Phil Woolas, Minister for Race and Equalities in the UK, has come out in support of Straw and his criticism of the Muslim veil.
Muslim women who wear a veil have every right to do so. But they must realise that other people who don't understand the culture can find it frightening and intimidating.
Of course, we expect non-Muslim people to be understanding of Asians and their culture. But that has to work both ways. Muslims must also be understanding of others too.
While people are free to do what they want, they must realise that their actions often have an impact on others.
Doesn't this sound like common sense?
Islam Online sees this as an attack on the veil.
Abeer Pharaon, the ex-chair and incumbent member of the London-based Assembly for the Protection of Hijab (Protect Hijab), took an issue with the argument.
"This is completely false," she told IslamOnline.net over the phone from London.
"It is the choice of a woman to take on the niqab, which is not a way to threat or attack the other.
"The niqab does not relate to the other but to myself," added Pharaon, who herself does not wear a face cover.
The Muslim activist also question Straw's argument that face cover prevents interaction with the other.
"I myself believe that facial expression are important, but the heart of the face is the eyes," she said.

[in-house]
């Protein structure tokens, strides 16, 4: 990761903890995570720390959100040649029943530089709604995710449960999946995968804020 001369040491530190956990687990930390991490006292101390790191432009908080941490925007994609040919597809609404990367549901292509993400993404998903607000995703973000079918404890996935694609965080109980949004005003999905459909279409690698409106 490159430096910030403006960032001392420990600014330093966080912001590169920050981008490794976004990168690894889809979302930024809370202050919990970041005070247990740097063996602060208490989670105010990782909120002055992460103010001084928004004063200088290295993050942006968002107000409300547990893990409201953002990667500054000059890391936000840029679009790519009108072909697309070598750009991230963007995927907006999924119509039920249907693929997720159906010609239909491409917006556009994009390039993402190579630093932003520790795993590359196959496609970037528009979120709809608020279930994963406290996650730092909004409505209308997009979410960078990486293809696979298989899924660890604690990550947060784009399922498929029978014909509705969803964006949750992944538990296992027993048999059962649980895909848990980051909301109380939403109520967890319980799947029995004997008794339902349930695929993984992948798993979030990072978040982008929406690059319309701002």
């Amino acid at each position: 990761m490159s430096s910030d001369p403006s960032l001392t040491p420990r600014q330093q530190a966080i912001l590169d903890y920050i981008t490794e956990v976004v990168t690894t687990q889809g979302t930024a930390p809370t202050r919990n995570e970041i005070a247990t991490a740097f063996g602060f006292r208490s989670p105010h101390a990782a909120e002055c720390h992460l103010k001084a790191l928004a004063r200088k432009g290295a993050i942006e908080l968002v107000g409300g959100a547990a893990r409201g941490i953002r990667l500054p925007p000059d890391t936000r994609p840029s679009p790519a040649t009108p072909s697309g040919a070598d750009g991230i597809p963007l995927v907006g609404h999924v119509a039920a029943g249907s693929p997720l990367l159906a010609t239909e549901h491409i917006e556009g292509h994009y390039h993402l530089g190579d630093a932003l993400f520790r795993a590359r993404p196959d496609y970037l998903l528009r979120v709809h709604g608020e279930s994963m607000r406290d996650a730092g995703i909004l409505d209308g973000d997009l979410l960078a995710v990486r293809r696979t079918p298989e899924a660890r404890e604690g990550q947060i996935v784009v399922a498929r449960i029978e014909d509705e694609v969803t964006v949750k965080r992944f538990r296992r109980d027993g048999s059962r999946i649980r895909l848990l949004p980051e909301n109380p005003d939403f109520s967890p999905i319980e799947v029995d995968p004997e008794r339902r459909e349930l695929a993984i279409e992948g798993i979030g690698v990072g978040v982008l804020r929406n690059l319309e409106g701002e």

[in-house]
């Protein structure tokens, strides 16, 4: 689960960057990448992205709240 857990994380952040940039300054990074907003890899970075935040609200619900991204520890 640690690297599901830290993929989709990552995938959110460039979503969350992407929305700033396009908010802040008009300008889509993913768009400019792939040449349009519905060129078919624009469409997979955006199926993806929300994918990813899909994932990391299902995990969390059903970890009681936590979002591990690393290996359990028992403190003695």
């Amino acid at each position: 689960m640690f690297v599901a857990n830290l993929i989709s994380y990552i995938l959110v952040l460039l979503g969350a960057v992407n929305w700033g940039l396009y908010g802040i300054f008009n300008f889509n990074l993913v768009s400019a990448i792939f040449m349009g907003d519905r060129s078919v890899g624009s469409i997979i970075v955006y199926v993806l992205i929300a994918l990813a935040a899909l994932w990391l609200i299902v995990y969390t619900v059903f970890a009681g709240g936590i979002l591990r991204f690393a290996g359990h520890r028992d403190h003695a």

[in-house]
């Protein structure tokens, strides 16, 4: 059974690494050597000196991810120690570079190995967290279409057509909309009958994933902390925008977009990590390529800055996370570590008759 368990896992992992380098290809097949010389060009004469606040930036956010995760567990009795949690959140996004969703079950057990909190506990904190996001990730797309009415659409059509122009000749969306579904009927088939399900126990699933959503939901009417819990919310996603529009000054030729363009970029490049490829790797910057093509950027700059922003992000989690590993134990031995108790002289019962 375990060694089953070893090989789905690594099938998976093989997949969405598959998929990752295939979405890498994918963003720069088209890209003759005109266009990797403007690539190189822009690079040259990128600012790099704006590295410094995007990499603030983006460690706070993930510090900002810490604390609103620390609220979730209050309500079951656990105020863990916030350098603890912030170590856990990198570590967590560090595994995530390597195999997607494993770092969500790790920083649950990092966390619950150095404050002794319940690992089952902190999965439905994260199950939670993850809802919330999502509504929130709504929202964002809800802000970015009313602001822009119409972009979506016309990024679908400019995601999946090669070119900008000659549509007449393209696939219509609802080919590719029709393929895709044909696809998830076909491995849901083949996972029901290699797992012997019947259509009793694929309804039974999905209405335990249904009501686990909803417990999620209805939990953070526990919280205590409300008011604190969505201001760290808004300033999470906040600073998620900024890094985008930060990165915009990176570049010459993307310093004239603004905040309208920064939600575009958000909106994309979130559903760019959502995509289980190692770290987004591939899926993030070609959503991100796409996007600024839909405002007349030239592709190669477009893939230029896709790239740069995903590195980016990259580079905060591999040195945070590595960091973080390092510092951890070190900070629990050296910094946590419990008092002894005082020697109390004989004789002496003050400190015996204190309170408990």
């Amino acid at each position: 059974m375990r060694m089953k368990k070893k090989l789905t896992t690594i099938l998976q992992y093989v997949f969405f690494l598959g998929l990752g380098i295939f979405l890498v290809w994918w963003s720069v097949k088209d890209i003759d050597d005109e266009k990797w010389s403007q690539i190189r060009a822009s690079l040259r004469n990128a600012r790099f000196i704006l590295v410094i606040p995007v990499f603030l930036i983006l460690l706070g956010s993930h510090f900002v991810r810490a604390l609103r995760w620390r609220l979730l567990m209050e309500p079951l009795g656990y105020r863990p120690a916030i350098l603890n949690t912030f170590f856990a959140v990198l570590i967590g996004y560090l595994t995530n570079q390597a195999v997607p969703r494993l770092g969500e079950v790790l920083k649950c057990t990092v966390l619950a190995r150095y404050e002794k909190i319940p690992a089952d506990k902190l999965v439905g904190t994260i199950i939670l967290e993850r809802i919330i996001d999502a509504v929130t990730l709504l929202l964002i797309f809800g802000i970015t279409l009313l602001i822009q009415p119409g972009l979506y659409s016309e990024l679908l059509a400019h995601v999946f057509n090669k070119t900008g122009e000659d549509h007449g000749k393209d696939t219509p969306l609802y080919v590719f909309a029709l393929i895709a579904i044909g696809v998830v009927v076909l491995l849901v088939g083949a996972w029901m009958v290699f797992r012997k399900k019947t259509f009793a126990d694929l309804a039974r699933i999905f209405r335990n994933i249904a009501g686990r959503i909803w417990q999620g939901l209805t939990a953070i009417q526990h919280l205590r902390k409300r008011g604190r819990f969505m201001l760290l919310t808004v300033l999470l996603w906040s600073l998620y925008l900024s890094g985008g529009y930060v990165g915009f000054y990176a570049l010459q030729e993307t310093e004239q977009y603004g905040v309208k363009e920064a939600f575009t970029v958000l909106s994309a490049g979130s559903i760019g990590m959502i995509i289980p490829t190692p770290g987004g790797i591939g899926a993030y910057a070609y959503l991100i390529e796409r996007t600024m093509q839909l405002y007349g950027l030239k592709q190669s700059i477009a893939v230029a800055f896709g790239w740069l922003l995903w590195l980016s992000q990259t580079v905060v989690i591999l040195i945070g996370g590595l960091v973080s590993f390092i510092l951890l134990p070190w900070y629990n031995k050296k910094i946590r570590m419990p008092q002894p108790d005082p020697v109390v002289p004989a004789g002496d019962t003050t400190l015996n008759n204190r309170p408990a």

I wonder what she would say about the burka which covers the eyes as well. Or what she would say if she would watch a TV show where all characters were wearing a black burka with only their eyes revealed. I'm sure it would be an Emmy winner.
More importantly - Pharaon is refusing to face reality. By wearing a veil she is making a statement. Just as she would be making a statement by wearing a suit, or jeans, or any other piece of clothing.
Islam Online has another article about the veil: Why I Wear the Muslim Headscarf by Aaminah Hernandez. A convert to Islam, why does Hernandez wear a veil? One of the reasons is because it makes her noticeably different and announces that she is a Muslim. It is interesting that she mentions, though, that when she became Muslim, her veil actually made her less noticeable, having lived in a town with a large Muslim population.
It is her right to be noticeably different. But she should also take into account that this is exactly what she's doing. She's making a statement and associating herself with a specific group which has specific ideals and specific goals. She should not be surprised if society gets the message.
Source: Islam Online (English), Sunday Mirror (English)
See also: UK: Straw "unveiling his views"